Madame Menaka 
- Ashish Mohan Khokar, Bangalore  
e-mail: khokar1960@gmail.com  
Based on archival materials from The Mohan Khokar Dance Collection 

January 28, 2010 

The Haffkine Institute, at Parel, Mumbai, was once the official residence of the Governor of Bombay. It is now a well-known research laboratory for vaccines, serums, lotions and potions pertaining to medicinal research. It is not a place for art or dance but behind it, in the director's little bungalow lived a lovely lady called Leela Sokhey, nee "Madame Menaka."  
(G Venkatachalam, Dance in India) 

Born Leela and married to Col. Sokhey, the couple had no children. Her interest in dance led her to devote a lifetime to dance and thus, thanks to her, Kathak got entrenched in Bombay. Lots of gurus, including Mohanrao Kalyanpurkar among others, got a foothold to teach Kathak to Bombay girls, largely due to the space and patronage afforded by Madame Menaka, in Bombay and later at Khandala. 

Madame Menaka is credited with starting and shaping "Indian ballet." Loosely, this form meant dance-dramas with little or no dialogues and an over-riding emphasis on mythological themes. In the pre-independence clime of India, this was logical as lots of Indian traditions had been lost or diluted or submerged. To revive our traditions, the early dancers and gurus revived lots of Indian themes from our epics or puranas. Thus, many "ballets" came about in that period and Madame Menaka contributed her own bit. 

Owing to her social position, she was widely travelled, as wife of a medical researcher. She had met Anna Pavlova and both had formed a mutual admiration and trust.  Menaka thus created short productions that could travel to Europe and America, items like Usha (dawn); Naga-Kanya (snake-goddess); Moghul Serenade; Dance of Devotion etc. 

Those days, short items worked especially with audiences abroad, not much exposed to themes and things Indian. She proved as big a success as Uday Shankar himself. A Berlin critic, who saw her show, commented, "Does a flower have to exert itself to give us joy?" With such critics as fans, she needed little encouragement!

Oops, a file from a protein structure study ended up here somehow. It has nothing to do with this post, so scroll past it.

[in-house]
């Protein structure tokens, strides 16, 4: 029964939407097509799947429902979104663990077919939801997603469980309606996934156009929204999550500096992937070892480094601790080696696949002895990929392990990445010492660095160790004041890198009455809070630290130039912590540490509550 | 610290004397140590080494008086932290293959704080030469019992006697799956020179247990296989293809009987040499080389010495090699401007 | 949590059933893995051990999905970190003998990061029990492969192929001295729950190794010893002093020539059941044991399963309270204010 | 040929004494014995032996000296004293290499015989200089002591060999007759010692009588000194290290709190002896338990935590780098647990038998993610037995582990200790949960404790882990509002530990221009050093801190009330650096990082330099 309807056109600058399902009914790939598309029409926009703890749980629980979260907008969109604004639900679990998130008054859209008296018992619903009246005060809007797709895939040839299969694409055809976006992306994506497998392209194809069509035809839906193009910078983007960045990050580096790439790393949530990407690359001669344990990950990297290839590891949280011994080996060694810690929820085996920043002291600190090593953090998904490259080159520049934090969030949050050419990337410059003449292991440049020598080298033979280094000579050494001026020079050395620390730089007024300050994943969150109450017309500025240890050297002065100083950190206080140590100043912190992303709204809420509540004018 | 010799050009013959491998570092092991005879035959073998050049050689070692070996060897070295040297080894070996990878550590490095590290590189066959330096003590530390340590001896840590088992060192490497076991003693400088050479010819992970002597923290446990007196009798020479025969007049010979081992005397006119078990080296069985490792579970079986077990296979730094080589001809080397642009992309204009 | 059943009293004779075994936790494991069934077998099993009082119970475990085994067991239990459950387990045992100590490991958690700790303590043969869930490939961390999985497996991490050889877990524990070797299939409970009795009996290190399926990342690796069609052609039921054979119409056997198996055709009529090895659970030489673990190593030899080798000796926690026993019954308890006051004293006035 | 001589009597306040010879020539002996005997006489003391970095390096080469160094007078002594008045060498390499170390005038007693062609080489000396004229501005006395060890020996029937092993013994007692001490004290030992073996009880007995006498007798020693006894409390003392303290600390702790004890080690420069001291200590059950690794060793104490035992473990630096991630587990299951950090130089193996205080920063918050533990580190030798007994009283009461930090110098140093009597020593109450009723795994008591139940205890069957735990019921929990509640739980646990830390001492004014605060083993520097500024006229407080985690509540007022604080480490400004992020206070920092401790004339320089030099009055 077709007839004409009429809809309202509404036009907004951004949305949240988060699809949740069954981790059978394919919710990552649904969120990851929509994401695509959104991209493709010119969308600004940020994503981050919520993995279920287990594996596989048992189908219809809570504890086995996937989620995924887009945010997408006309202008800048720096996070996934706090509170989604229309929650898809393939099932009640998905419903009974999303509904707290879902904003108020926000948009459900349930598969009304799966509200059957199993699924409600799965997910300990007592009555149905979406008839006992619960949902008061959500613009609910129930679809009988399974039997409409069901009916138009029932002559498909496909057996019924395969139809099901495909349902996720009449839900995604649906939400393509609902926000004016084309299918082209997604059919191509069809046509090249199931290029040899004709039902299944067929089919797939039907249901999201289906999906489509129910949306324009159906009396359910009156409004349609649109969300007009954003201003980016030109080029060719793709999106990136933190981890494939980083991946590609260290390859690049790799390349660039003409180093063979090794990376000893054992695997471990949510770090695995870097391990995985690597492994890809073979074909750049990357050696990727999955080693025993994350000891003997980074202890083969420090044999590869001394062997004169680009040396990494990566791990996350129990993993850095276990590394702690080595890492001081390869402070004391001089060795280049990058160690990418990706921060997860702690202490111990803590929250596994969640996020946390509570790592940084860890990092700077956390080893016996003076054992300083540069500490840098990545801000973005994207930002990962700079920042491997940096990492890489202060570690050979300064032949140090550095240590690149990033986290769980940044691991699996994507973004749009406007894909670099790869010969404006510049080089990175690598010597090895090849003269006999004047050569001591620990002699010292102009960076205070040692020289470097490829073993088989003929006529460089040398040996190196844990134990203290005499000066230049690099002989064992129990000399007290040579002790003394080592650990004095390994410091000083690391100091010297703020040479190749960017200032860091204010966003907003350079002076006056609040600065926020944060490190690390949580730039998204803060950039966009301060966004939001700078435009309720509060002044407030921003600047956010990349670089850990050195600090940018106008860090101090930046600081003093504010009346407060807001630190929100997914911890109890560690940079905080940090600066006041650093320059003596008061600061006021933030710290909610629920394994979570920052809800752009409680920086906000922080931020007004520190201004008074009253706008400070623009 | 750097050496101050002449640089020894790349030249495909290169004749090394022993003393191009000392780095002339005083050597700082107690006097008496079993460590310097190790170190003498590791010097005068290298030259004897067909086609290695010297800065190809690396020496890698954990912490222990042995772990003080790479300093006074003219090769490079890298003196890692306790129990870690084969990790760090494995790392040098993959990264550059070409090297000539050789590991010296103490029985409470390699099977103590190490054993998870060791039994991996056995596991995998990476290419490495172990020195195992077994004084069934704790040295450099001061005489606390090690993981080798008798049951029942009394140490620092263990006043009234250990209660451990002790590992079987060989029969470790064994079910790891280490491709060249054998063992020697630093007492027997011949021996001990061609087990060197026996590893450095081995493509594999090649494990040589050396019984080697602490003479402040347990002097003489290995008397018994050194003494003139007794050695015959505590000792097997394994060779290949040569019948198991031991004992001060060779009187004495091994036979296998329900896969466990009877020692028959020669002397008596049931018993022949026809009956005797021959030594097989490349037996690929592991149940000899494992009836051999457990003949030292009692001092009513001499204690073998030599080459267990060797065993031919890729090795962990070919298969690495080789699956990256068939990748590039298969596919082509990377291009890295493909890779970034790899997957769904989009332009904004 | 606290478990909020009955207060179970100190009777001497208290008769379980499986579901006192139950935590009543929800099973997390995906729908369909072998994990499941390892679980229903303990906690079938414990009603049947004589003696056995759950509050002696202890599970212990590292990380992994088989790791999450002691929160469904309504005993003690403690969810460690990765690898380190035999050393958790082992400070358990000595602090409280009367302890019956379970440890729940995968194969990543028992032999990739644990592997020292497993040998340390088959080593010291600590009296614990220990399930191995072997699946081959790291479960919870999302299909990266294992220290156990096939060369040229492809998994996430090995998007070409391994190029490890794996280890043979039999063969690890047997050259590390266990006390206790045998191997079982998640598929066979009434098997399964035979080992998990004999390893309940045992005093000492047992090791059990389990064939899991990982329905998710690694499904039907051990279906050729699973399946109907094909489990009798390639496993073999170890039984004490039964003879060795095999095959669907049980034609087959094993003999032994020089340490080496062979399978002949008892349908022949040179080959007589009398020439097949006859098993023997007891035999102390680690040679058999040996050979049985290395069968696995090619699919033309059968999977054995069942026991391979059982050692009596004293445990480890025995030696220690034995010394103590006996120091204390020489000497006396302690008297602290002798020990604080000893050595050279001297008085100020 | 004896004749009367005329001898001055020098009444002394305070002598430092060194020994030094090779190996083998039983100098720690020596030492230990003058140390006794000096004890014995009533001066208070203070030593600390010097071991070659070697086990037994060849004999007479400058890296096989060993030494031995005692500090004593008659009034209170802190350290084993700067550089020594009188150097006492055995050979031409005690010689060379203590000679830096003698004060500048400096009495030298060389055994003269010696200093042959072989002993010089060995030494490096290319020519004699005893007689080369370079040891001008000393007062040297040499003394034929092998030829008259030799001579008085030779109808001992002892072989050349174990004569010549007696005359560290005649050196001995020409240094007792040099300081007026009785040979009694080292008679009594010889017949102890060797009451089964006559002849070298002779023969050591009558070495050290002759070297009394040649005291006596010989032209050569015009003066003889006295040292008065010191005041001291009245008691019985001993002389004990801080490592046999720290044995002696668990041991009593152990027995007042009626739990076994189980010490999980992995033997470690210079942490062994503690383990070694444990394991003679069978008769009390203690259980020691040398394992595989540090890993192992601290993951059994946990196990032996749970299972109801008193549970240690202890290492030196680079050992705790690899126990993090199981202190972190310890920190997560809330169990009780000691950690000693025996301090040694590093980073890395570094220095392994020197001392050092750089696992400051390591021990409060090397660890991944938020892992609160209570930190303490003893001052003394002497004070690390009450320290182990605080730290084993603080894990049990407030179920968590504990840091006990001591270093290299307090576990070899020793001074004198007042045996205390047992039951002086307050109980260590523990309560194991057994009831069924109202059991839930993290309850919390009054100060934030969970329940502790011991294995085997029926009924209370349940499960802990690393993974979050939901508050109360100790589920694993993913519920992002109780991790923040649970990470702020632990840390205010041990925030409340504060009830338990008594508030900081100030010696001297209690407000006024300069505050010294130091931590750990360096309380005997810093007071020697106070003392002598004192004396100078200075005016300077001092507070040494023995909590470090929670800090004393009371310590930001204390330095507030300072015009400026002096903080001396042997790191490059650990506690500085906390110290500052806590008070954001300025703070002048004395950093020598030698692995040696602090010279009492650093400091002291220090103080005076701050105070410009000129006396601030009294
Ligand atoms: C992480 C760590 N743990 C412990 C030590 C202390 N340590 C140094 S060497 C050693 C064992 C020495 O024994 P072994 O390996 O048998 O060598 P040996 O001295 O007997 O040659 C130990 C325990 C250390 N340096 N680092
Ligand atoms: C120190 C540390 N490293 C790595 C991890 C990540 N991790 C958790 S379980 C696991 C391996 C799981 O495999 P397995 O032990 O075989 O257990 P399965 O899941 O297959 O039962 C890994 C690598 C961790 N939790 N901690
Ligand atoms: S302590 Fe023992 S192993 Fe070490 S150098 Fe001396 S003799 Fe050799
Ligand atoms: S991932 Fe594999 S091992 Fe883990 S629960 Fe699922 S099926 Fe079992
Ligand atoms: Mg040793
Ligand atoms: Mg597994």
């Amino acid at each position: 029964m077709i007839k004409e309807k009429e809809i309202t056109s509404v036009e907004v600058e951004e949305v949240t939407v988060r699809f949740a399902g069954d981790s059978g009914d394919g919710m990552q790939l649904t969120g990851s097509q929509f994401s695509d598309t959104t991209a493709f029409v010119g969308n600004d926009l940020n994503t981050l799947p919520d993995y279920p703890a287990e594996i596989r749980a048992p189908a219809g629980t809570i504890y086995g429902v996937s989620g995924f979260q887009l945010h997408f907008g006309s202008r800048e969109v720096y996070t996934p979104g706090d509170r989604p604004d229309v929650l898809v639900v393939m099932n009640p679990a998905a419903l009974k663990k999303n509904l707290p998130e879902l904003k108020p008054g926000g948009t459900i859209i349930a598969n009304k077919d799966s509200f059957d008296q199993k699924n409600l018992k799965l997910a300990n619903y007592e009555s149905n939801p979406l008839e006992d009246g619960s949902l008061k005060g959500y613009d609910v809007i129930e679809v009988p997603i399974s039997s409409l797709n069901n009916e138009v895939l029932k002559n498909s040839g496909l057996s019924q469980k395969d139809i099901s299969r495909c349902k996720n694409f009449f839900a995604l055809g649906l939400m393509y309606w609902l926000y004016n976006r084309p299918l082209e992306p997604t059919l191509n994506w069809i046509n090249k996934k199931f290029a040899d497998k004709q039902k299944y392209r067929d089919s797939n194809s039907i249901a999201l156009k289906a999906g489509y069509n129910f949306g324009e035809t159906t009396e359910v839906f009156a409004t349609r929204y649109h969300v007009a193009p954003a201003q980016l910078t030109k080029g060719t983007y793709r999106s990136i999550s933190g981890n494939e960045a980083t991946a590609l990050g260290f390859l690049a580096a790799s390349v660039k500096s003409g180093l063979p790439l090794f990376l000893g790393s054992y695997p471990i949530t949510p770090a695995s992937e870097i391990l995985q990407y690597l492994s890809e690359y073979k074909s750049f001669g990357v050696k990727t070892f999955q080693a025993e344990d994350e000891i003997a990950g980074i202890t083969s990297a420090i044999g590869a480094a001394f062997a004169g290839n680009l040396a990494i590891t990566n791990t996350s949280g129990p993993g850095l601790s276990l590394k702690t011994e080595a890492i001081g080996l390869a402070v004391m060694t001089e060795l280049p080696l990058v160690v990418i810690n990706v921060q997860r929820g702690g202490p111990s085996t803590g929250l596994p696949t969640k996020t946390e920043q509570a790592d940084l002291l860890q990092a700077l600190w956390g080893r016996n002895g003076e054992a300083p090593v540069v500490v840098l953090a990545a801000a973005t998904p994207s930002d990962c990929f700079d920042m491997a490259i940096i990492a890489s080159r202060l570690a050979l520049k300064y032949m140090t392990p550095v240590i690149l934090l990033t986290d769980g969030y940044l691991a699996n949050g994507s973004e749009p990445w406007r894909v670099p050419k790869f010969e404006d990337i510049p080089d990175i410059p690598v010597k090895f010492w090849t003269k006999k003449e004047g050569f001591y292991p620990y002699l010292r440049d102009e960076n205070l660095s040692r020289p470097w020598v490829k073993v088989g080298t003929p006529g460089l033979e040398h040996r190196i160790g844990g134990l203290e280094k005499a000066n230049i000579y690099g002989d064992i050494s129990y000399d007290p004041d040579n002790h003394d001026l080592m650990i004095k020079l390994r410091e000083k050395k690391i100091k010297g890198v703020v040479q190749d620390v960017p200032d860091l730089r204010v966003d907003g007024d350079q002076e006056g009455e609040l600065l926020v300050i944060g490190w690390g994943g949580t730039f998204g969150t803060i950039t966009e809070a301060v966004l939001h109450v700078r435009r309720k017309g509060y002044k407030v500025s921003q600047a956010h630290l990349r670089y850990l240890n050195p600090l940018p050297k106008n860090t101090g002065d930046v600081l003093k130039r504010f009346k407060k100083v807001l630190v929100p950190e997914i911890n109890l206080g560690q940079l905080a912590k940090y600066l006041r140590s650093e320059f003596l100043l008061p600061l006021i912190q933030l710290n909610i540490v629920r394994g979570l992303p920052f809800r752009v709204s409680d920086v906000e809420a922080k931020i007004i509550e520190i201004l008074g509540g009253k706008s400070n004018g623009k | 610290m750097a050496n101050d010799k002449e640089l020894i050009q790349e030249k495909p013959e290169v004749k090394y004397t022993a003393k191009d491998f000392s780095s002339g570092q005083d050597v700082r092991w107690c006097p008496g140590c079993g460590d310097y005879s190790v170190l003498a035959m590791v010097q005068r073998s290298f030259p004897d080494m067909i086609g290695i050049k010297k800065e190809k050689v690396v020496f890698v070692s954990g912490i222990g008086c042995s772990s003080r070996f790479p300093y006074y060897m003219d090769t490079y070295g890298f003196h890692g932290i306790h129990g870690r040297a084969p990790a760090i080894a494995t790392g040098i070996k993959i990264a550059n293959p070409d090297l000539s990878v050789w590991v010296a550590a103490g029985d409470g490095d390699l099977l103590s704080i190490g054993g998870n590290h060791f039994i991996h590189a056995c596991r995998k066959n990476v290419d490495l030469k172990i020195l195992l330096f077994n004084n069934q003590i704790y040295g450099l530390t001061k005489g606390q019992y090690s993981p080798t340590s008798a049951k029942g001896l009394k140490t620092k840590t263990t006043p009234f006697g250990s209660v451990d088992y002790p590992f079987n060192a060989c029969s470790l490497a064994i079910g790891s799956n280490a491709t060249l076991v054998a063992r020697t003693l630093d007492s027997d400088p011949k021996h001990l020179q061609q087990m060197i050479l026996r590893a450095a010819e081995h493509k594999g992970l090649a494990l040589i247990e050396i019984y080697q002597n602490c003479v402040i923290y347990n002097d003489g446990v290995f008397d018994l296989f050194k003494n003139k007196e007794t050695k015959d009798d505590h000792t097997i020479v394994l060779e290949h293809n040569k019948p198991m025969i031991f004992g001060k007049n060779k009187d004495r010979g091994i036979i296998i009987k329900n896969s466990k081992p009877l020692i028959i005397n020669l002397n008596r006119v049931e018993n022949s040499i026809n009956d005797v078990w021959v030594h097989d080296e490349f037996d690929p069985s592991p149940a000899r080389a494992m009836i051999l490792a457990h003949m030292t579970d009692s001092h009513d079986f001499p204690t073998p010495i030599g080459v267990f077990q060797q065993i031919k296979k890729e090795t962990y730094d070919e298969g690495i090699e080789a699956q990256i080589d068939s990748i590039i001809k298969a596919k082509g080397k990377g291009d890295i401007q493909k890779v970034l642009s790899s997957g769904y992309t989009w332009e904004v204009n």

Back in India, she created a fine school in the hills of Khandala and it is here she ran a resident school. The Sokheys' maid's daughter Damayanti became part of family and was groomed by Madame Menaka as their own. It is from Menaka that Damayanti Joshi got her initial training and professional grooming. 

Menaka had poise, class and beauty. Her productions remained an important link to India's glorious past and helped restructure some of the cultural ethos of the era gone by.  In her Kathak, the flowery appeal and beauty of form came through and in her costumes, the frescoes of Ajanta were recreated. She came at a time when India needed cultural ambassadors who could stand shoulder to shoulder with foreigners and speak an Indian cultural tongue that was on par with alien rulers or powers. In that, Madame Menaka did both herself and her country proud. 
 
 

As successor and inheritor of Mohan Khokar's work, Ashish continues to serve dance. Thanks to the wealth of materials left, he has been able to do 35 books and edit-publish 'attendance,' India's only yearbook on dance and its history. He also served the Sahitya Kala Parishad; Festivals of India in France, Sweden, Germany and China and Martand Singh Consultants before becoming a full-time dance writer serving the Times of India as their dance critic for two decades and many magazines and journals, including narthaki. 
See www.attendance-india.com